What’s not in the brochure

Those dreaming of their first offshore might find this article I wrote for Boating NZ useful.  It was written not long after our first passage as a family and details the good and the not so good!  It was published in November 2007, a few things have changed since then, so treat the information as a guideline, not a manual!  Enjoy, Cheers Julie.

Before the tropical sunshine befuddles my brain and tricks my memory, I want to share with you the tale of our family’s first offshore passage…

This is the stuff that never makes it into the glossy travel brochures – the eternal preparation; “to do” lists and mammoth shopping trips before you leave, followed by the challenges of the actual voyage: discomfort, sleep deprivation, seasickness, mental challenges and basic tasks you struggle with on a constantly moving boat.

But, on arrival at your first foreign port, the elation tastes as good as the coconuts and it’s easy to understand the lure of a tropical paradise for families new to cruising – and easy to forget the challenges in getting there.


Before departure, planning and preparation absorbed all our time.   We’d been dreaming of this voyage for a decade, but our final preparation took 12 months, focusing on boat, expertise and supplies.

We ended up with a notebook to which we would add “to do” or “to buy” items.  It was fluorescent red so we could find it: at home, in the car, on the boat, whenever we happened to be when a new item had to be noted.  The list was infinite, so we started categorising items as A, B, or C; essential, nice to have, and luxuries.  As the departure date loomed, the B’s and C’s dropped off the list.  Then we edited the A’s, to that we could afford, and that time permitted.  Had we attempted to complete all the jobs on the list, we would never have left.

Our list of essential safety items basically reflected the Yachting New Zealand Category One requirements.  It began when we were building the boat; for example, an aft locker for the life-raft while underway.  It had to be secure so the raft wouldn’t get washed over, and wouldn’t obstruct access or sailing, but which we could reach whether or not the boat was the right way up.  We had built emergency escape hatches into the hulls too.

Then came the equipment we would need to cope with emergencies: flares, a grab bag and handheld VHF radio.  Finally when the boat was launched a qualified YNZ inspector gave it a last check for seaworthiness according to Category One.

In preparing the boat the safety regulations had given us a good place to start but we had to add what we might need beyond the YNZ requirements.  We would be sailing with two young children; that meant additional medical supplies, the fitting of low-level safety nets and barriers, placement of handholds and jack-lines and modification of grab bag contents.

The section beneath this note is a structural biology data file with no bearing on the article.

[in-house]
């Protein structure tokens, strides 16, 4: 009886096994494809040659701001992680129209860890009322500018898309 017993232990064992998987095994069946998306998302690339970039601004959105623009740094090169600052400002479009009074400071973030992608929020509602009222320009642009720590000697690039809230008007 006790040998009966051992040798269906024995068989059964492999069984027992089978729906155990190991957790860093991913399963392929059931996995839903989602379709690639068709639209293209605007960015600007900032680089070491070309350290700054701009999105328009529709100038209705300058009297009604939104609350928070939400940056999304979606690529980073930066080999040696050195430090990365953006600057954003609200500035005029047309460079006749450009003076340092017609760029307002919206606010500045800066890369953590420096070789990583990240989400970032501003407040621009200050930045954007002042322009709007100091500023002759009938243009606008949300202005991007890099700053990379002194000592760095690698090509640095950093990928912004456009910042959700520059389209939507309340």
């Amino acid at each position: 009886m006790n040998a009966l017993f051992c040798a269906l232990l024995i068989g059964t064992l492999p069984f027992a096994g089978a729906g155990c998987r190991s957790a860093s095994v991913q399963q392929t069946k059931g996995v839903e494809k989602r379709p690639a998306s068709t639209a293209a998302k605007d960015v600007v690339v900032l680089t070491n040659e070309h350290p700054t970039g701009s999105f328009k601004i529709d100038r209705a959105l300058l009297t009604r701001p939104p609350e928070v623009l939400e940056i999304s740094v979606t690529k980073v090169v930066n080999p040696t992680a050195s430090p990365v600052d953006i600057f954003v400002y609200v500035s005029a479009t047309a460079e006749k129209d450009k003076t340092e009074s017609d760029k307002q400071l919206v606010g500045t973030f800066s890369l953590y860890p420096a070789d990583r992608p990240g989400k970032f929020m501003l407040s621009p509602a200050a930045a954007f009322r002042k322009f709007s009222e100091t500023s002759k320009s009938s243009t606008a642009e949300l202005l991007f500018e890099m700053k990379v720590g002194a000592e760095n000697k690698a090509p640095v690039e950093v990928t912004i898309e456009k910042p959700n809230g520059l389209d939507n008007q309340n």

We also needed procedural guidelines, – these included mandatory lifejackets for children beyond the cockpit, no going forward without safely harnesses.  The adults agreed to wear safety harnesses on single-handed watches, beyond the cockpit and at night.  We established a watch system and key responsibilities.

In developing our expertise, we worked on formal and informal learning.  We both attended the Northern Region Coastguard Coastal Skippers course.  We’d been sailing for years and had done off-shore deliveries on other people’s boats, but the course was an excellent refresher and taught us stuff we should have known years ago.  We also did the off-shore medic course facilitated through Yachting NZ.  It was an introduction to medical disasters and possible interventions.  Being a specialist yachting course, it recognised that we were not just stemming the blood flow whilst waiting for an ambulance, we might have to cope with an injury or illness without outside assistance for several days.  It was especially reassuring to know we could access medical expertise via SSB if required.

And we attended a life-raft demonstration hosted by the Island Cruising Association.  As we struggled to climb into the raft, in the sheltered swimming pool, wearing full wet weather gear, we could only imagine the difficulty of attempting it in foul conditions.   We also got to see the contents in the life raft:  we smiled at the patch kit which had to be applied to a dry surface and, after sampling the unappetising milk protein bars and marvelling at the tiny sachets of emergency water we added other long-life food items to our grab bag.

Shakedown passage

Our informal preparation included a coastal cruise around the North Island, including a three-day passage down the West Coast; from Spirit’s Bay at the top of the North Island to Squally Cove at the top of the South Island.  This was a great trip, we tested the boat, it’s systems and visited some beautiful cruising grounds.  Most importantly, it gave the children confidence and experience of life onboard.